What to learn from JC Penney’s SEO fail
“The news over the weekend, first reported in the New York Times, that J.C. Penney had been slapped by Google for black hat SEO practices raises a couple of big questions and contains a valuable lesson for search marketers everywhere.
Let’s start with the big head-scratchers.
First of all, how did this happen? J.C. Penney is a $17.8 billion company with 1,100 retail locations. How could they jeopardize their presence in search by essentially not knowing what their SEO provider was doing on their behalf? What the article describes are pretty blatant black hat linking tricks (link farms, manipulated anchor text, etc.) Someone at a company the size of J.C. Penney should have been looking at this with a far more critical eye.
It is rather amazing that something like this would be happening at a company the size of J.C. Penny. Perhaps more surprising is the fact that these tactics actually worked (albeit temporarily).
Vanessa Fox at Search Engine Land did some analysis. Her research shows that the questionable links came in two big spurts – one before the ’09 holiday shopping season and another just before the ’10 shopping season. This resulted in J.C. Penny occupying Google’s top organic position for some very broad terms.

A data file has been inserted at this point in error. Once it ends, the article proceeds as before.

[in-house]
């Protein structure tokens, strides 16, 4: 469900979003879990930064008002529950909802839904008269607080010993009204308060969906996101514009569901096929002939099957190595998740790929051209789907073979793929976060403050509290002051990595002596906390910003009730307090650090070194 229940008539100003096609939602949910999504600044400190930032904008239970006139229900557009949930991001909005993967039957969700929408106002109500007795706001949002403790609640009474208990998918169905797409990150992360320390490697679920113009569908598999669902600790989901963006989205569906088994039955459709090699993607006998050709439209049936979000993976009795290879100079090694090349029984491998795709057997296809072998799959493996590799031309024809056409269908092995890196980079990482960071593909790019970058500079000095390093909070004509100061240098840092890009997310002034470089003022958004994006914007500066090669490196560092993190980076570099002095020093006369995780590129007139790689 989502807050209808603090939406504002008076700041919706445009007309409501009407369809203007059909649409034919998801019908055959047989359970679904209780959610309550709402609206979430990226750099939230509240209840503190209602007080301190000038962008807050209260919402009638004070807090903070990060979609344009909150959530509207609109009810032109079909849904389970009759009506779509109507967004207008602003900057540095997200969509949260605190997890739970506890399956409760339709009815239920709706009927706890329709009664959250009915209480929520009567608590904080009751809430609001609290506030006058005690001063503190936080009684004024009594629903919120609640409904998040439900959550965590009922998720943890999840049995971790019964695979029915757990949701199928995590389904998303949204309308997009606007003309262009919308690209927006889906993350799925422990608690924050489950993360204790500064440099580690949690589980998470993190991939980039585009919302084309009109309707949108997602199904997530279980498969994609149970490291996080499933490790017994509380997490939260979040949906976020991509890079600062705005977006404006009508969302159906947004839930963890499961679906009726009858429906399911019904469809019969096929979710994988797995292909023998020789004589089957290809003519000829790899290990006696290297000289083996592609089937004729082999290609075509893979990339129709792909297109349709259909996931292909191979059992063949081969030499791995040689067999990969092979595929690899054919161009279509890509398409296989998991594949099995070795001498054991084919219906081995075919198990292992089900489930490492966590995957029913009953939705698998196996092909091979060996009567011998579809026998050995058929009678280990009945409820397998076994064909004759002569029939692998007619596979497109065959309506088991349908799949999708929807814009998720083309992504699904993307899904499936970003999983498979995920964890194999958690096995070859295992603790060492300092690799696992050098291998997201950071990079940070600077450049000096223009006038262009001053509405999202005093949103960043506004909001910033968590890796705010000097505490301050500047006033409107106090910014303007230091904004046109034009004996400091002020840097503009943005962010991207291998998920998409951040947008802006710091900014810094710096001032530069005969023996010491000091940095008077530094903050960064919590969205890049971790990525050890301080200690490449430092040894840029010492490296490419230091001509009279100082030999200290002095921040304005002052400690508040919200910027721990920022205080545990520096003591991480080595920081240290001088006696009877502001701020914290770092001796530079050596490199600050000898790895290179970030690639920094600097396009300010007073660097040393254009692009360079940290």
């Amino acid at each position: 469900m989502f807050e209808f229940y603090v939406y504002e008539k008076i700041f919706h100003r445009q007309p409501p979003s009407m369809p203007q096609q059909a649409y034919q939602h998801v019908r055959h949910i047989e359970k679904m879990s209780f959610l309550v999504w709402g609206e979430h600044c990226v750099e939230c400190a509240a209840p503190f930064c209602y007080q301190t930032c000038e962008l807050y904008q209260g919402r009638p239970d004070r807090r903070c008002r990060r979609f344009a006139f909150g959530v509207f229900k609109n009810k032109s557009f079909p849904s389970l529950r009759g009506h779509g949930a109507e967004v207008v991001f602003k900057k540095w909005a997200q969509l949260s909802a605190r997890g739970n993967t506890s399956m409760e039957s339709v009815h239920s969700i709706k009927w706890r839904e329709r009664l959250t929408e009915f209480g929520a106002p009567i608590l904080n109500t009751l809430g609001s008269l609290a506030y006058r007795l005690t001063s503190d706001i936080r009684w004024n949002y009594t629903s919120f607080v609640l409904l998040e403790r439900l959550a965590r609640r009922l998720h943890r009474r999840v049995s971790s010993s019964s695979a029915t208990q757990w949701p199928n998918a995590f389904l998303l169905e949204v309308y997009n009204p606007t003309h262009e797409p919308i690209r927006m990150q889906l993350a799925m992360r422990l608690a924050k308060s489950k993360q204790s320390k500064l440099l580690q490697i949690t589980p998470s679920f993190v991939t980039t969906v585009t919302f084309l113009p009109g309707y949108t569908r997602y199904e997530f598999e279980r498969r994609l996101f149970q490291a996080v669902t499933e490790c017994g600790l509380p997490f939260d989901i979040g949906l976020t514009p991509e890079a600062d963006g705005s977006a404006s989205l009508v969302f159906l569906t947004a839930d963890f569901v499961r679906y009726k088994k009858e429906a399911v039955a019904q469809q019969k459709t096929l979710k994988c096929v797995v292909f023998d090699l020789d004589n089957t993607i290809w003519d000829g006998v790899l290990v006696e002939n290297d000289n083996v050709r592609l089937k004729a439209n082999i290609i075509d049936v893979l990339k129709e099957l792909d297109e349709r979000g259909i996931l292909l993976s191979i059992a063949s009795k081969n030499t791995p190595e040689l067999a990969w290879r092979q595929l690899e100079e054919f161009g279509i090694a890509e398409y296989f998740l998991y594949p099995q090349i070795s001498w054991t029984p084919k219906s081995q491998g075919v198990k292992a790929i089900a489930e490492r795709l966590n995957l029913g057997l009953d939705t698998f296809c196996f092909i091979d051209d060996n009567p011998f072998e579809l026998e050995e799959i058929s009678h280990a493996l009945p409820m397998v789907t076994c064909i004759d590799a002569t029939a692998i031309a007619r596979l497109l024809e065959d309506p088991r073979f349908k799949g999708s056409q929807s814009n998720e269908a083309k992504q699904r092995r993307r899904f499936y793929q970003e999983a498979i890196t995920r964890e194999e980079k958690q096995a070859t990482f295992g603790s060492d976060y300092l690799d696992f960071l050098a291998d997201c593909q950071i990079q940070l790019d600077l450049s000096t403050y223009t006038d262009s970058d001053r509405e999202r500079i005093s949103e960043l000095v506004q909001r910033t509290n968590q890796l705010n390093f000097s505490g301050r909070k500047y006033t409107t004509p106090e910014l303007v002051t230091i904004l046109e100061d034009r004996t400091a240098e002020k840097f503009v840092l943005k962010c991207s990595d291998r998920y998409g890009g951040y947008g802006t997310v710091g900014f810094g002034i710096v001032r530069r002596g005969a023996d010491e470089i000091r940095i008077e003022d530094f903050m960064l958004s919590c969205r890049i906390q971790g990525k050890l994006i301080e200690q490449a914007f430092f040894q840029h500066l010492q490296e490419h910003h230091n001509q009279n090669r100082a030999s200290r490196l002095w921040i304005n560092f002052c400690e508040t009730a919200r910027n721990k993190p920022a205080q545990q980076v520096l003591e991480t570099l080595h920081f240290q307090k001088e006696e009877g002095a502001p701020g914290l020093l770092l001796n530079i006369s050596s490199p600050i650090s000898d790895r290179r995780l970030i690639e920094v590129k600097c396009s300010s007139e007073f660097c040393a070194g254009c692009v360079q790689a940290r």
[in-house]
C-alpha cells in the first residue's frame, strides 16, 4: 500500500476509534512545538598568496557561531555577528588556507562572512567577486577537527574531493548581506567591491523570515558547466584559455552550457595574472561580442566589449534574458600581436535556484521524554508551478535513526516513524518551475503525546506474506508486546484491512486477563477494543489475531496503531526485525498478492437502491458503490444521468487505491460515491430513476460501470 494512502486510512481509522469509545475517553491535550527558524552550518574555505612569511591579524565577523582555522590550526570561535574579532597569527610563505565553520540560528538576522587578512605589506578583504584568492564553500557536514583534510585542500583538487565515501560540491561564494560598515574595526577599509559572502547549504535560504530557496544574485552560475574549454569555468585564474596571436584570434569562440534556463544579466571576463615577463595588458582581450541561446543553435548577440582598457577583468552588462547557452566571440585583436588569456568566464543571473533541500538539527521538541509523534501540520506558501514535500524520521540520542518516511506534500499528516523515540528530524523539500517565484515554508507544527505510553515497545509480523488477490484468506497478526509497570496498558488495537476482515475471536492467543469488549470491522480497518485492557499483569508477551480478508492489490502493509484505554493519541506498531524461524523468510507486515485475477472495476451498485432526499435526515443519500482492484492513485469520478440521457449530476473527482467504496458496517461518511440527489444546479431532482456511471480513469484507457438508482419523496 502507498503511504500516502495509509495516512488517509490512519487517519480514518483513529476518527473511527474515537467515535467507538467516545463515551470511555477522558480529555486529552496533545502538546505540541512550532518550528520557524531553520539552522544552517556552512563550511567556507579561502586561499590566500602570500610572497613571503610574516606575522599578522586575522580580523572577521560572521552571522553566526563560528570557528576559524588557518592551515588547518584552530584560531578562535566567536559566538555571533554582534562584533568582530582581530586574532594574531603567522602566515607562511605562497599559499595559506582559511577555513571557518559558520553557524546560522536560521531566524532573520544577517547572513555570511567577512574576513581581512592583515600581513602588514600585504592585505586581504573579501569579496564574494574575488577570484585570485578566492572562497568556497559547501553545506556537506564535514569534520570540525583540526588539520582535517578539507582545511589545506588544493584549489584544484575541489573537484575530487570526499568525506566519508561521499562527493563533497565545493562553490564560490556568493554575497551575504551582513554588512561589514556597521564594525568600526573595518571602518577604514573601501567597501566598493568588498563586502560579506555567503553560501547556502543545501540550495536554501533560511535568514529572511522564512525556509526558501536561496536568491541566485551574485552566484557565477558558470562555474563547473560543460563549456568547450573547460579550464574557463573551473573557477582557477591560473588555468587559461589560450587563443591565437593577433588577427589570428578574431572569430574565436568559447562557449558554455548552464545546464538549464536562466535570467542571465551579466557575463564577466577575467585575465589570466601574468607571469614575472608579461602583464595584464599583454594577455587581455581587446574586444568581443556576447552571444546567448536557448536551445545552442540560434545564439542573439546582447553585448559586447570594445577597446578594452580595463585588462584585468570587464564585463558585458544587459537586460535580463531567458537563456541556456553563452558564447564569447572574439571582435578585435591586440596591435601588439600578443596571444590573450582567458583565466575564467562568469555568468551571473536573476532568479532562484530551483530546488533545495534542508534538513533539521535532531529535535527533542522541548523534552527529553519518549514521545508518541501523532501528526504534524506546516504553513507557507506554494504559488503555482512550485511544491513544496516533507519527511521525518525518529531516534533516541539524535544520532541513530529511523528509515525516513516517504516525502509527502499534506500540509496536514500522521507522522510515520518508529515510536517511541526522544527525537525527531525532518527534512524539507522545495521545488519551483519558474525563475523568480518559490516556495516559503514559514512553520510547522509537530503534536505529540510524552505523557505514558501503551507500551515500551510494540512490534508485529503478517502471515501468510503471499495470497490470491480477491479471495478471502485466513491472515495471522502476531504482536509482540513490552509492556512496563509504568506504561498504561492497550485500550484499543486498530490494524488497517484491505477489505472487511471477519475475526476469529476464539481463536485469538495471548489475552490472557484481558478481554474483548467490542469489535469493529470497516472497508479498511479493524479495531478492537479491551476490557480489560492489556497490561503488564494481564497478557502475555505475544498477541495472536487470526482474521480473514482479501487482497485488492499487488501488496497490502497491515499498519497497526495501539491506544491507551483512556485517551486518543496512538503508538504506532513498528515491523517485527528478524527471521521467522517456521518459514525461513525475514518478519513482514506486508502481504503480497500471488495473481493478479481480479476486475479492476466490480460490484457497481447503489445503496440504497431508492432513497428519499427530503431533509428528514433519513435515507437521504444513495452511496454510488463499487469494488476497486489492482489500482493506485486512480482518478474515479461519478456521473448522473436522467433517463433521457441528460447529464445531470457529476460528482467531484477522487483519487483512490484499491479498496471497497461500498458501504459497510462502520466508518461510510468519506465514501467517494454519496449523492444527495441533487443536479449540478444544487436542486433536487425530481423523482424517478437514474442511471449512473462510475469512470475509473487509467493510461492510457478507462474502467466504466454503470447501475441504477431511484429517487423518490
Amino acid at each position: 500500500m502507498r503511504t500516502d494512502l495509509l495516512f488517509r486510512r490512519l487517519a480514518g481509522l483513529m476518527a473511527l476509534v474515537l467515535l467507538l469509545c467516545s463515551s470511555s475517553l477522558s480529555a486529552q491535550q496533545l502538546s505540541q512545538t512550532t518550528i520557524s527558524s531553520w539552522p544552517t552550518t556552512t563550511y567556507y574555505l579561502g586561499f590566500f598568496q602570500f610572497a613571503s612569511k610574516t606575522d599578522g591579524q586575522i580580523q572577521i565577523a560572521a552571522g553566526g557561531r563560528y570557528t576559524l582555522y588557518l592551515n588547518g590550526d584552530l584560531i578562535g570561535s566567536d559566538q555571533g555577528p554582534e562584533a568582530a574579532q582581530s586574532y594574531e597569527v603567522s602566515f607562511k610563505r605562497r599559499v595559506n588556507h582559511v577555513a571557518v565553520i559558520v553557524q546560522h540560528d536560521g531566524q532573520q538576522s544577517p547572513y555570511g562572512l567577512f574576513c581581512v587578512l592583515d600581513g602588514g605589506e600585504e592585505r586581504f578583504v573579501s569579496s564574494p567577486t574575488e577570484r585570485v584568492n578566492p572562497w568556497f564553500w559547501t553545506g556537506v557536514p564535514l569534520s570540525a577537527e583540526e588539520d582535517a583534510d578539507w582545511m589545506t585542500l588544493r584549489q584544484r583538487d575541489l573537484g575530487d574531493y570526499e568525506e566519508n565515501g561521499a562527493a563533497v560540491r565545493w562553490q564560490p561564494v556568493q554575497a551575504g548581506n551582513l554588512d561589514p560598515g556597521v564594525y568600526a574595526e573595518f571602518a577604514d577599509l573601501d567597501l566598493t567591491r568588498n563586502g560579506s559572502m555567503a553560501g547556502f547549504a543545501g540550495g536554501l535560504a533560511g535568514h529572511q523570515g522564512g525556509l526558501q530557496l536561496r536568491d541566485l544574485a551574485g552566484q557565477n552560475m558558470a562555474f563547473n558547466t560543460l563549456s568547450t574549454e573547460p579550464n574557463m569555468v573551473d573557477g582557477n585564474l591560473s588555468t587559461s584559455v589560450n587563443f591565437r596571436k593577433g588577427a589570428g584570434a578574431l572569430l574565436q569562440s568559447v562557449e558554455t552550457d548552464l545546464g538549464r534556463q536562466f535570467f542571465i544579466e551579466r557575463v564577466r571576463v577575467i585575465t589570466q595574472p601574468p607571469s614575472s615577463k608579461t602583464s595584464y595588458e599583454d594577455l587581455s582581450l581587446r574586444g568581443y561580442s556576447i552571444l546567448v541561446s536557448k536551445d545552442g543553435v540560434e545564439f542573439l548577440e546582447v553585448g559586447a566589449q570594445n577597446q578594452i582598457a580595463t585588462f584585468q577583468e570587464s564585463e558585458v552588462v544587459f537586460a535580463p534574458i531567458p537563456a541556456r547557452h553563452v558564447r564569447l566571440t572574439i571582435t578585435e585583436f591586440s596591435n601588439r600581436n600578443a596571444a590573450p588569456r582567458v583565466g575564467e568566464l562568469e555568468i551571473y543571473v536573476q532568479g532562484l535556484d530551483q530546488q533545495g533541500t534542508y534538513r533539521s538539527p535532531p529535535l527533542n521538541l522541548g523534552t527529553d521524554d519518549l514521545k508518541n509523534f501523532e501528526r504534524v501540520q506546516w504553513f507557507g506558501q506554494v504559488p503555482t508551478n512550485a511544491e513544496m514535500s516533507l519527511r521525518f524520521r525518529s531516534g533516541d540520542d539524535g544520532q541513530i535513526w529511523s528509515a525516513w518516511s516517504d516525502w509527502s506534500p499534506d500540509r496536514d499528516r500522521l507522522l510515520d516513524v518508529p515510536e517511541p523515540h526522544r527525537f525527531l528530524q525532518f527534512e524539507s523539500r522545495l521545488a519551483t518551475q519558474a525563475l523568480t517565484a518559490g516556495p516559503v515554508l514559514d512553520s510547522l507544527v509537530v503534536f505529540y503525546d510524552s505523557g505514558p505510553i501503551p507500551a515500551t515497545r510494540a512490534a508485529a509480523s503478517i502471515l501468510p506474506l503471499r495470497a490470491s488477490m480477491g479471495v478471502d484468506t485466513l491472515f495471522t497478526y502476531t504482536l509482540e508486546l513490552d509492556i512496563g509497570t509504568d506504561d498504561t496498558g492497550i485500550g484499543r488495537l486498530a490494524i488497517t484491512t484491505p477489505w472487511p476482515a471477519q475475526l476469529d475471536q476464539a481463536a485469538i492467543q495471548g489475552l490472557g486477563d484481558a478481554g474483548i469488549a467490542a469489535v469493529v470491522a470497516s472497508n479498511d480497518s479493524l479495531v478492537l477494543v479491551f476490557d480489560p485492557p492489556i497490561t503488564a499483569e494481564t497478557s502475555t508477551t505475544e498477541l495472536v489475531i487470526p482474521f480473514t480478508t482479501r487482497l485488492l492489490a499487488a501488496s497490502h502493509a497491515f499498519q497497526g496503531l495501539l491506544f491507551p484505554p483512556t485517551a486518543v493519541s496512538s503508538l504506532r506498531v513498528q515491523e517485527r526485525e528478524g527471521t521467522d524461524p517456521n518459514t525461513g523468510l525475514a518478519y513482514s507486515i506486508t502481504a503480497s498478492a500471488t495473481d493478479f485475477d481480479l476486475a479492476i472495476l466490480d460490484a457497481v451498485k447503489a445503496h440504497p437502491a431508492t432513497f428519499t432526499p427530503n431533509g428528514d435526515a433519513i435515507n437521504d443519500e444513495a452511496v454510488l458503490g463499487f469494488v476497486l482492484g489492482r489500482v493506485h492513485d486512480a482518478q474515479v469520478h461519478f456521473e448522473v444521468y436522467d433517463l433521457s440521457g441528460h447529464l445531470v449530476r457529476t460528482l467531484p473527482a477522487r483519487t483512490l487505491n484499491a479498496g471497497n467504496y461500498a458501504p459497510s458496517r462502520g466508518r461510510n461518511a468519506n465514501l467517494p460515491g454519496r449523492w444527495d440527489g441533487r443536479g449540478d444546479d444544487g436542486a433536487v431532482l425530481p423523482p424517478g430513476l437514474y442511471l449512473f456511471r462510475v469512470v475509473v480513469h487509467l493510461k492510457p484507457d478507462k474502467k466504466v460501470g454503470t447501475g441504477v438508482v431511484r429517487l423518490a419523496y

They were outranking manufacturers such as Samsonite on branded terms. After the Times broke the story over the weekend, Matt Cutts (Google’s head of Web Spam) publicly announced that the algorithms had already begun to work and that manual measures were also being taken.
His response seems delayed. This started more than a year ago. It’s shocking that this tactic would work for five minutes with Google. The fact that it went on for almost a year and a half is nothing short of astounding.
The moral of the story: don’t mess with Google. The price that J.C. Penney will pay for this is incalculable. First, it is horrible PR. It was reported in the New York Times,which means that their damage control efforts will need to reach far beyond the SEO world. Most significantly, J.C. Penny has made Google look bad. This story gives the impression that Google’s mighty algorithm can be fooled. Cutts said that “”manual action was also taken.”” Google is not happy and they’re busy doing something about it. J.C. Penny’s ill-gotten rankings have already fallen off the map, but how many legitimate rankings will suffer, at least while all of this gets sorted out? J.C. Penney’s site received more than 48 million clicks from the search engines in the second half of 2010, according to comScore. How much of that is going away, and what will that cost in real dollars?
Google is wincing today, because its feeding hand is sore. J.C. Penney will pay a big price for that.
Scott Ensign, Digital Planner and Channel Integration Specialist”